We had an adventure getting back from Lake Superior on Sunday morning when a storm moved in on the beach where we were collecting rocks and soaked us and the dirt road we had traveled on to get there. We were in the Focus rather than the Silverado, so no four-wheel drive, but Steve has had a lot of practice in less than optimal conditions. We made it back okay and I only was terrified for probably ten minutes at the most.

On the way home on Monday, the end of the trip was marked by my phone dinging and buzzing as the messages/alerts/emails that piled up during the weekend came in all at once on the Mackinac Bridge. Of course I had to look, but I was already half missing the quiet.

Here’s a time-lapse of a painting from one of my photos of the upper falls at Tahquamenon Falls State Park.

Time-lapse of Tahquamenon Falls, 8×10″ pastel on sanded paper by Marie Marfia.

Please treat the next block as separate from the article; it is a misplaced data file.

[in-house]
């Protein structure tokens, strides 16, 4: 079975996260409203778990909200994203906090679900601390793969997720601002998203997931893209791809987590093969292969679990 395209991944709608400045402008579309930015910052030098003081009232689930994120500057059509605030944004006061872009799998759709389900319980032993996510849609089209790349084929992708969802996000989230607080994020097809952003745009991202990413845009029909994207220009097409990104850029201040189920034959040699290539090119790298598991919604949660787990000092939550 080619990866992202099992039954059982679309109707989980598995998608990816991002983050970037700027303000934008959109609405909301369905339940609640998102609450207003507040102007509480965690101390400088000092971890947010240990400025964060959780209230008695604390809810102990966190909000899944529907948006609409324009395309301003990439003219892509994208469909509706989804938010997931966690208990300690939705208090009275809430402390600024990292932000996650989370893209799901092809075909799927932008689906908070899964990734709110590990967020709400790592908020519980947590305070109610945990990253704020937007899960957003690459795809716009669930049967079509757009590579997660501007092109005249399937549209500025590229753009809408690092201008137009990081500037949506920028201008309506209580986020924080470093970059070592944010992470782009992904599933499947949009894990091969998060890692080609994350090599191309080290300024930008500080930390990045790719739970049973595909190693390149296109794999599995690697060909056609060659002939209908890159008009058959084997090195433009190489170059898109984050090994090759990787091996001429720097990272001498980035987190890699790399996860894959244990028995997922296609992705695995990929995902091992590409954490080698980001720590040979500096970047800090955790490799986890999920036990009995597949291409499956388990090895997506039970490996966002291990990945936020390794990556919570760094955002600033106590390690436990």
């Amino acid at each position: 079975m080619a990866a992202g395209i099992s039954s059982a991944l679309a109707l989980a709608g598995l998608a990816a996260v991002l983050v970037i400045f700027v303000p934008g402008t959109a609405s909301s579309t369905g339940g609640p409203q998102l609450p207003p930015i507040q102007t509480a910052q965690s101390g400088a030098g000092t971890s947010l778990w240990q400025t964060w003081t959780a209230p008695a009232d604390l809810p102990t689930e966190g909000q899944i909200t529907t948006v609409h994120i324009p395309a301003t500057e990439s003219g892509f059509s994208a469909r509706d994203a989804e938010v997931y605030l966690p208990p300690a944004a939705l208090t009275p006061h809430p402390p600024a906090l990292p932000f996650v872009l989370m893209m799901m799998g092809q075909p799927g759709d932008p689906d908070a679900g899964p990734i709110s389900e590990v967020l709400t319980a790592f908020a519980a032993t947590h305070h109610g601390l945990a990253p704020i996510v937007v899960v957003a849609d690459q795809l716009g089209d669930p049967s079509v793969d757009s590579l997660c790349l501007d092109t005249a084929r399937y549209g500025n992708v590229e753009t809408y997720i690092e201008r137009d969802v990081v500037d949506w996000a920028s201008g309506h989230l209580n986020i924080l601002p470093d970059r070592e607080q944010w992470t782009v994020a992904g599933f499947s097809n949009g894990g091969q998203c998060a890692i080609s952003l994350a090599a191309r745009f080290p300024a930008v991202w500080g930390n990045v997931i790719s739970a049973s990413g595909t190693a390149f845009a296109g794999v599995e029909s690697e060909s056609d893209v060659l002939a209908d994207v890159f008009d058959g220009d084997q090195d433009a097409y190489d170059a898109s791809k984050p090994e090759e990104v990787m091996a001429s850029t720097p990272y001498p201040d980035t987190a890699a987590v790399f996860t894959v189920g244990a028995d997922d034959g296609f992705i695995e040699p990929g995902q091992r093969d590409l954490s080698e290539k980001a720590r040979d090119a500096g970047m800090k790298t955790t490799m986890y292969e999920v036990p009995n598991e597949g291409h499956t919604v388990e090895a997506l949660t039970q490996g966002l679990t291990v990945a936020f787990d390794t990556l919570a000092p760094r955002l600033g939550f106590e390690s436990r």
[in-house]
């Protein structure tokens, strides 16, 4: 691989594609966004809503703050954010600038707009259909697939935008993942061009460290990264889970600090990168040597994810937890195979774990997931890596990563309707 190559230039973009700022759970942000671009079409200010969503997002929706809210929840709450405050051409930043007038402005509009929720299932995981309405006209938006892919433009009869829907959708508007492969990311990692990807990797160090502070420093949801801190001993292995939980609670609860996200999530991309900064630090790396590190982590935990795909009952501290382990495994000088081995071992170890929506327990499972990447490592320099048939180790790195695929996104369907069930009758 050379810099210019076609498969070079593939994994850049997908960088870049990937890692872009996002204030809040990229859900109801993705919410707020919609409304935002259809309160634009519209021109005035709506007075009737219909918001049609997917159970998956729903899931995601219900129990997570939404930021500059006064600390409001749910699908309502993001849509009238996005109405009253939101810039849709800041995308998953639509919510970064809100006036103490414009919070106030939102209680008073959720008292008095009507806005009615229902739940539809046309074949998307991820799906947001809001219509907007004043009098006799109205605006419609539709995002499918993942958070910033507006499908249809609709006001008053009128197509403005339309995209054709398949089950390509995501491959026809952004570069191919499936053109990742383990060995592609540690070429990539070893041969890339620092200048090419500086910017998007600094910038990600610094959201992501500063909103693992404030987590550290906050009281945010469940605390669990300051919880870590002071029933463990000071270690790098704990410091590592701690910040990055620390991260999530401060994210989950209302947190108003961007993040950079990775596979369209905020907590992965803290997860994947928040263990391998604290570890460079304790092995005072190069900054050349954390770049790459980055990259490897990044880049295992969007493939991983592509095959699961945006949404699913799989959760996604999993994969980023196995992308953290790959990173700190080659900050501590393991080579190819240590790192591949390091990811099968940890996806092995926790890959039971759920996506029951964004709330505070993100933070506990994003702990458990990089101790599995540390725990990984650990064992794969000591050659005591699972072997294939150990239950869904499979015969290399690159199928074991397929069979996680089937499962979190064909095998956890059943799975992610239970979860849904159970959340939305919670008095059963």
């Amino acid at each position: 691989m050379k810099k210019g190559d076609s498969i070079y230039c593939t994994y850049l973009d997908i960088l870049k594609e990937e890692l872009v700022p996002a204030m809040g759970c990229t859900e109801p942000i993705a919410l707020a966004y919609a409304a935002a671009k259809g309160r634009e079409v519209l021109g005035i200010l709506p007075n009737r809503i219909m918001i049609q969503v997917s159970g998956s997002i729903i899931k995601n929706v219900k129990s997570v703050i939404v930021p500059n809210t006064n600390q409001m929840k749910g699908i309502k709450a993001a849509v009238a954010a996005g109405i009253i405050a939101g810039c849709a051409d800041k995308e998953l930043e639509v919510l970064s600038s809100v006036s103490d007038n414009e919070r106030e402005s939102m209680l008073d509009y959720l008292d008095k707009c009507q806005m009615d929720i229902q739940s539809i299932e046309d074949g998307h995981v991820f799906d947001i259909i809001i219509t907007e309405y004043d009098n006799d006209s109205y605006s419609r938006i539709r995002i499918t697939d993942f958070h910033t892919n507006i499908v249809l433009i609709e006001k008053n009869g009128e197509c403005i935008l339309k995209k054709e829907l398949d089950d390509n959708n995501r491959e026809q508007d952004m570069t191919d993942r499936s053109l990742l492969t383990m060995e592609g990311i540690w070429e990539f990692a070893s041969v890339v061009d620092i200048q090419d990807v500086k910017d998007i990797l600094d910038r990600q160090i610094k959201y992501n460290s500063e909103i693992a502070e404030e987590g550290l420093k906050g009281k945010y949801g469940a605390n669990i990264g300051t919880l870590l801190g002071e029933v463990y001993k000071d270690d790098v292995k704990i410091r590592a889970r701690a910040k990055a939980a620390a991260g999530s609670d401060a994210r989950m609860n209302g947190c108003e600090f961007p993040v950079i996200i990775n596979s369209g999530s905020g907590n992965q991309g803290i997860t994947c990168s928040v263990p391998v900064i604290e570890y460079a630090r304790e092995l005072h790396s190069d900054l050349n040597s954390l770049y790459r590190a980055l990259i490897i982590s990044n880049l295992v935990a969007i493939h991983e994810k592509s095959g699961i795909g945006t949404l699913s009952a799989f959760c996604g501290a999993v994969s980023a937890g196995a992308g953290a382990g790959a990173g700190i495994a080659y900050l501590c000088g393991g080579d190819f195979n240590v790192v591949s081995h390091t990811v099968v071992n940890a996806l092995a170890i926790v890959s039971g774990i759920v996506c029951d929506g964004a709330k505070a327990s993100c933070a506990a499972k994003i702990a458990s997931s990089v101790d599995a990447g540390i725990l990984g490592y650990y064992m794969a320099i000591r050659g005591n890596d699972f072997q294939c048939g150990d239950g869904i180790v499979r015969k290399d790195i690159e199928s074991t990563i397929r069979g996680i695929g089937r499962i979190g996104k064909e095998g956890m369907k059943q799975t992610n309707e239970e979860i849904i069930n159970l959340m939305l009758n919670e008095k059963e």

Man, it’s pretty there. Not many people came out in the rainy weather so we had a lot of the place to ourselves. We did all the stairs and my calves are still stiff! But it was worth every riser.

Would you like to purchase this painting? It’s available for $175 in my shop, along with prints and cards.

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Location, location, location

I moved my studio/gallery/office this past spring. Same building as before, but now I’m in the way back. Like, really far back. Like, so far back that no one really knows I’m there yet.

This way to my new space!

Which is kind of a relief.

To be honest, the space at the front of the building, with the big plate glass windows, felt too exposed. Anyone could see in.